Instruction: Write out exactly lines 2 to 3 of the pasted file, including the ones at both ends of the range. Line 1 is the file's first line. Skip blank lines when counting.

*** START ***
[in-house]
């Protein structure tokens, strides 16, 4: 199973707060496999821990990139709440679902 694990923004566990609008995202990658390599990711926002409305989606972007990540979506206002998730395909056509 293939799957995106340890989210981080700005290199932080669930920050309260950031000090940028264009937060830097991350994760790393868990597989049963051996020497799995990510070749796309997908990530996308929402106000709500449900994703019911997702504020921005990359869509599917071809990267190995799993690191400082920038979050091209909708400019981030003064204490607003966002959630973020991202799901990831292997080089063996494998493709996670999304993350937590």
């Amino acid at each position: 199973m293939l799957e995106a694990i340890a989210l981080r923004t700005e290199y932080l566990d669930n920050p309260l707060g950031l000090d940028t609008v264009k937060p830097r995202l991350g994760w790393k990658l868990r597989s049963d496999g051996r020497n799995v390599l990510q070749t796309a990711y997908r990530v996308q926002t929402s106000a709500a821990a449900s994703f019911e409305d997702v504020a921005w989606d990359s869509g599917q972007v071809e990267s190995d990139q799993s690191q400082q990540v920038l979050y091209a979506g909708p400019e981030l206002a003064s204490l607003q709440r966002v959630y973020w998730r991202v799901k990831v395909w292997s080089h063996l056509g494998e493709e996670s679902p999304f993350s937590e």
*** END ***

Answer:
């Protein structure tokens, strides 16, 4: 199973707060496999821990990139709440679902 694990923004566990609008995202990658390599990711926002409305989606972007990540979506206002998730395909056509 293939799957995106340890989210981080700005290199932080669930920050309260950031000090940028264009937060830097991350994760790393868990597989049963051996020497799995990510070749796309997908990530996308929402106000709500449900994703019911997702504020921005990359869509599917071809990267190995799993690191400082920038979050091209909708400019981030003064204490607003966002959630973020991202799901990831292997080089063996494998493709996670999304993350937590």
């Amino acid at each position: 199973m293939l799957e995106a694990i340890a989210l981080r923004t700005e290199y932080l566990d669930n920050p309260l707060g950031l000090d940028t609008v264009k937060p830097r995202l991350g994760w790393k990658l868990r597989s049963d496999g051996r020497n799995v390599l990510q070749t796309a990711y997908r990530v996308q926002t929402s106000a709500a821990a449900s994703f019911e409305d997702v504020a921005w989606d990359s869509g599917q972007v071809e990267s190995d990139q799993s690191q400082q990540v920038l979050y091209a979506g909708p400019e981030l206002a003064s204490l607003q709440r966002v959630y973020w998730r991202v799901k990831v395909w292997s080089h063996l056509g494998e493709e996670s679902p999304f993350s937590e």